There was a time in this country when being black was an automatic guilty. That fact continues to haunt justice in this country.

Do we really want to add the color of your faith to the problem?

If you are comfortable with the government deciding what beliefs are dangerous, whether or not you act on them, you are a fool.

Benjamin Franklin said, “Those who are willing to trade freedom for security, will have neither.”

I say, “those that are willing to trade someone else’s freedom will someday find themselves losing their own.”

I have no qualms with the way Mr. and Mrs. Farook left this mortal coil.

I thank the officers that did what cops do, running toward danger when everyone else runs away. They are the best example of the greatness of America.

I do not want them turned into an American Gestapo, seizing people by virtue of their heritage rather than their actions.

But the inconvenient truth is an American citizen, born here, raised here, exercised his sacrosanct Second Amendment right.

How do we fix that without becoming a disciple of Big Brother?

Selective Outrage

Once again this country is subjected to a dramatic incident of violence. In the rush to be first, the media outlets broadcast a constantly changing cacophony of half-truths and rumors.

Compounding the problem are the bloggers and reporter wannabes in their insular  agenda-driven worlds.

They were practically salivating at the conveniently ethnic origin of the suspect’s name. Whether it has any bearing on the truth or not.

Better to be first, than right.

The inevitable outcry by competing interests will flood the broadcast, print, and social media.

“More Gun Control!” “Less Gun Control!”

“Take away guns and only criminals will have guns.”

“Stop the Insanity”

“Guns don’t kill people, GMO’s do”

They’ll be the usual talk from the opposing political views that either this whole thing is Obama’s fault, or this is the consequence of interpreting the Second Amendment as inviolate.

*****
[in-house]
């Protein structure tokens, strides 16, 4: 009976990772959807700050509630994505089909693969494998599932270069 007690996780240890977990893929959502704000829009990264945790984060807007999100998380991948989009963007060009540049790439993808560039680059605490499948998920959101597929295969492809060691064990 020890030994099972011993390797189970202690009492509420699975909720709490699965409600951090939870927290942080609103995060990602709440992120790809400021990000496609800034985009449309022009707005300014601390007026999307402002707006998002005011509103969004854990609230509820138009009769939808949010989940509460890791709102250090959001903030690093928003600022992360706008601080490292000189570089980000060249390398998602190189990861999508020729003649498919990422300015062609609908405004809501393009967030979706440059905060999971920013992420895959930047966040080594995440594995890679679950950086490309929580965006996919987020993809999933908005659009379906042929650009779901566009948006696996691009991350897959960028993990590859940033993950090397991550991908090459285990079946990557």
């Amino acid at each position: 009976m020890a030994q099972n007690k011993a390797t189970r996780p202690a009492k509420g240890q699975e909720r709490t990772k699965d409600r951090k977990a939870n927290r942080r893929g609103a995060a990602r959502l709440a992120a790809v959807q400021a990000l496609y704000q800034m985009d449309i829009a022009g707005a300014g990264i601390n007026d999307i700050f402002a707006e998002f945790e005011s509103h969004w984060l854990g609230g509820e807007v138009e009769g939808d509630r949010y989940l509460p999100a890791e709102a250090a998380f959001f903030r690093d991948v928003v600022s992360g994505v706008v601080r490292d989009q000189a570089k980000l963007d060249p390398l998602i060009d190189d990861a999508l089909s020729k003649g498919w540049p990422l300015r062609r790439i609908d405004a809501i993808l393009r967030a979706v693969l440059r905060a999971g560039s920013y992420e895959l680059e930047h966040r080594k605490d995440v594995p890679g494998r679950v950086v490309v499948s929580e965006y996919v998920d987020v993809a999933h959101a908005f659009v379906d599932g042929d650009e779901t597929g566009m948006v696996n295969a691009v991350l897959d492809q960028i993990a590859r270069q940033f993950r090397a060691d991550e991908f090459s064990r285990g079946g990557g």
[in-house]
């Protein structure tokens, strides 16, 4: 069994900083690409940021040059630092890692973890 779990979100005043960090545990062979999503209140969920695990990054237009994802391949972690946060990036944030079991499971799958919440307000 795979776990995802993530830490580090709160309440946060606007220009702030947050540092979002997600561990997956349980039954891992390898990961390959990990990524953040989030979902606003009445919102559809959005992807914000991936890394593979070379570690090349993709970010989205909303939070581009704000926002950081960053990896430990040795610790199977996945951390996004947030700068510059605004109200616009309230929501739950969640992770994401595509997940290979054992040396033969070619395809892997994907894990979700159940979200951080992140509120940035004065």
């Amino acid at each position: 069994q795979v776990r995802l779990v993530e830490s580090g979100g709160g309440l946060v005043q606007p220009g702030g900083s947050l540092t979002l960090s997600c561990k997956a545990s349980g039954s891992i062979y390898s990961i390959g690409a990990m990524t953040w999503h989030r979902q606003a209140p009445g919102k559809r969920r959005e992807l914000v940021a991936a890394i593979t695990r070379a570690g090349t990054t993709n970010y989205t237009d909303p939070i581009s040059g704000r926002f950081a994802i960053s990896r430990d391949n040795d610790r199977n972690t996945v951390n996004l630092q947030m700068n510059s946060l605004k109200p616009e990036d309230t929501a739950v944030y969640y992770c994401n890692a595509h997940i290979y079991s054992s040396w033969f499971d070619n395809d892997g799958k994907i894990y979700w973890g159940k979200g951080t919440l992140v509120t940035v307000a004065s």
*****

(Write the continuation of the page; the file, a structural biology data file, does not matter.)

And then it will fade away. The headline will be replaced, as it always is, by some other tragedy or scandal.

What happened in San Bernadino is a tragedy. A sad example of how much mankind has to go before they can truly be called civilized. Whatever fruitcake philosophy compelled these actions, be it a misinterpretation of religious doctrine or simple prejudice against those who are different, is repulsive.

How we respond will either set the course for positive change or doom us to an uncertain future.

Many will focus solely on classifying this as terrorism and incite the country to use its powerful military forces and bomb something, anything.

Somewhere else of course.

Nothing like the satisfaction one gets from watching the video of a cruise missile launch or a night-vision view of a target being obliterated.

But that will only mask the underlying problem.

The real tragedy here is that we fail to notice this is happening almost every day in our cities. In Chicago for the month of November this is what we apparently missed in the FOX, MSNBC, and CNN headlines.

Thirty-two people were shot and killed

One hundred and sixty-six were shot and wounded

That’s almost two hundred people and that’s just one city. That sounds like the statistics from a war zone. I dare say it is more dangerous to walk some neighborhoods in Chicago than it is in Kabul.